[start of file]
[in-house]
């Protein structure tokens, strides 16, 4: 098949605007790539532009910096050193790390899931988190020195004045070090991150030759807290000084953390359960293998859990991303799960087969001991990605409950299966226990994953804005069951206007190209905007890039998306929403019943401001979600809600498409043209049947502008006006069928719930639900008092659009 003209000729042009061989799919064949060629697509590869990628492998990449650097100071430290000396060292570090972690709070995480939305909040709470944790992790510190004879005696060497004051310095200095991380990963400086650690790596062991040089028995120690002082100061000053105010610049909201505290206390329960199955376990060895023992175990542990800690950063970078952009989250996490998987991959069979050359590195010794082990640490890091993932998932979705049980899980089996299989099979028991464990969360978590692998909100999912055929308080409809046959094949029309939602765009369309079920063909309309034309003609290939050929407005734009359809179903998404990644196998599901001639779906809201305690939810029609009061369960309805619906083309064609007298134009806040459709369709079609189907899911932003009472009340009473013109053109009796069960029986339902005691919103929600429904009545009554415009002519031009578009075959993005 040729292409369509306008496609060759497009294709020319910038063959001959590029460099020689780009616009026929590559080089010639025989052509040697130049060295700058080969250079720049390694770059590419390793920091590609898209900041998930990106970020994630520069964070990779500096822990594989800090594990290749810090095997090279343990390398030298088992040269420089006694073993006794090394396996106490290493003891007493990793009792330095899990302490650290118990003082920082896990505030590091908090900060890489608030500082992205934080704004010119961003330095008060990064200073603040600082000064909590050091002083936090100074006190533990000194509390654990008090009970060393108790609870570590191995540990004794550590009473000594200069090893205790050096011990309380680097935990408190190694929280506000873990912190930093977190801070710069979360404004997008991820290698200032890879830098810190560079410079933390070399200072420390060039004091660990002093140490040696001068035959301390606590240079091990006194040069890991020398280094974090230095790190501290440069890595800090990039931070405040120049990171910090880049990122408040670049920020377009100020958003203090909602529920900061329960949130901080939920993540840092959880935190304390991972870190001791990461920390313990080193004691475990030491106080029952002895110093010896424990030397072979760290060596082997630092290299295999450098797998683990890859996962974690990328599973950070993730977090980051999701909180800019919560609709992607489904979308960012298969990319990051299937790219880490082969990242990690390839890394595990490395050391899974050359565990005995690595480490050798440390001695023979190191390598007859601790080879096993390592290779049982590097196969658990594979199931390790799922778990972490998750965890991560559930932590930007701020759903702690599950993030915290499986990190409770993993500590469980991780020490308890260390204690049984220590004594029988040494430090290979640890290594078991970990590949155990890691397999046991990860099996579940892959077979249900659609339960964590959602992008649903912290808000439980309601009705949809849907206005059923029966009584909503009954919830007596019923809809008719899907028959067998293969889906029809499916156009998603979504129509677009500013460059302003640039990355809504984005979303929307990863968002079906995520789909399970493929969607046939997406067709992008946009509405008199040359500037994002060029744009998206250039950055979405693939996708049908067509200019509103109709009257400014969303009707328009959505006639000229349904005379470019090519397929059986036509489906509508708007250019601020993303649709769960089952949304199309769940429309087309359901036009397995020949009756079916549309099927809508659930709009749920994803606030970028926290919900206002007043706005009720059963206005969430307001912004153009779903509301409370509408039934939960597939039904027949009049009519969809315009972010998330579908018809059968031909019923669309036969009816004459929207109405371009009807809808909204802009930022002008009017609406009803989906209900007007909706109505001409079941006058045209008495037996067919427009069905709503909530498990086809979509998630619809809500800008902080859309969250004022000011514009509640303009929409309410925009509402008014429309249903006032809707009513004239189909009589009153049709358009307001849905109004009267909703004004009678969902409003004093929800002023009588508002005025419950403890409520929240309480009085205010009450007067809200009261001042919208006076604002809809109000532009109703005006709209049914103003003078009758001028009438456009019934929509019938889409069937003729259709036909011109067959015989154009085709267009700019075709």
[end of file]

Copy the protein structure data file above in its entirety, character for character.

[in-house]
């Protein structure tokens, strides 16, 4: 098949605007790539532009910096050193790390899931988190020195004045070090991150030759807290000084953390359960293998859990991303799960087969001991990605409950299966226990994953804005069951206007190209905007890039998306929403019943401001979600809600498409043209049947502008006006069928719930639900008092659009 003209000729042009061989799919064949060629697509590869990628492998990449650097100071430290000396060292570090972690709070995480939305909040709470944790992790510190004879005696060497004051310095200095991380990963400086650690790596062991040089028995120690002082100061000053105010610049909201505290206390329960199955376990060895023992175990542990800690950063970078952009989250996490998987991959069979050359590195010794082990640490890091993932998932979705049980899980089996299989099979028991464990969360978590692998909100999912055929308080409809046959094949029309939602765009369309079920063909309309034309003609290939050929407005734009359809179903998404990644196998599901001639779906809201305690939810029609009061369960309805619906083309064609007298134009806040459709369709079609189907899911932003009472009340009473013109053109009796069960029986339902005691919103929600429904009545009554415009002519031009578009075959993005 040729292409369509306008496609060759497009294709020319910038063959001959590029460099020689780009616009026929590559080089010639025989052509040697130049060295700058080969250079720049390694770059590419390793920091590609898209900041998930990106970020994630520069964070990779500096822990594989800090594990290749810090095997090279343990390398030298088992040269420089006694073993006794090394396996106490290493003891007493990793009792330095899990302490650290118990003082920082896990505030590091908090900060890489608030500082992205934080704004010119961003330095008060990064200073603040600082000064909590050091002083936090100074006190533990000194509390654990008090009970060393108790609870570590191995540990004794550590009473000594200069090893205790050096011990309380680097935990408190190694929280506000873990912190930093977190801070710069979360404004997008991820290698200032890879830098810190560079410079933390070399200072420390060039004091660990002093140490040696001068035959301390606590240079091990006194040069890991020398280094974090230095790190501290440069890595800090990039931070405040120049990171910090880049990122408040670049920020377009100020958003203090909602529920900061329960949130901080939920993540840092959880935190304390991972870190001791990461920390313990080193004691475990030491106080029952002895110093010896424990030397072979760290060596082997630092290299295999450098797998683990890859996962974690990328599973950070993730977090980051999701909180800019919560609709992607489904979308960012298969990319990051299937790219880490082969990242990690390839890394595990490395050391899974050359565990005995690595480490050798440390001695023979190191390598007859601790080879096993390592290779049982590097196969658990594979199931390790799922778990972490998750965890991560559930932590930007701020759903702690599950993030915290499986990190409770993993500590469980991780020490308890260390204690049984220590004594029988040494430090290979640890290594078991970990590949155990890691397999046991990860099996579940892959077979249900659609339960964590959602992008649903912290808000439980309601009705949809849907206005059923029966009584909503009954919830007596019923809809008719899907028959067998293969889906029809499916156009998603979504129509677009500013460059302003640039990355809504984005979303929307990863968002079906995520789909399970493929969607046939997406067709992008946009509405008199040359500037994002060029744009998206250039950055979405693939996708049908067509200019509103109709009257400014969303009707328009959505006639000229349904005379470019090519397929059986036509489906509508708007250019601020993303649709769960089952949304199309769940429309087309359901036009397995020949009756079916549309099927809508659930709009749920994803606030970028926290919900206002007043706005009720059963206005969430307001912004153009779903509301409370509408039934939960597939039904027949009049009519969809315009972010998330579908018809059968031909019923669309036969009816004459929207109405371009009807809808909204802009930022002008009017609406009803989906209900007007909706109505001409079941006058045209008495037996067919427009069905709503909530498990086809979509998630619809809500800008902080859309969250004022000011514009509640303009929409309410925009509402008014429309249903006032809707009513004239189909009589009153049709358009307001849905109004009267909703004004009678969902409003004093929800002023009588508002005025419950403890409520929240309480009085205010009450007067809200009261001042919208006076604002809809109000532009109703005006709209049914103003003078009758001028009438456009019934929509019938889409069937003729259709036909011109067959015989154009085709267009700019075709």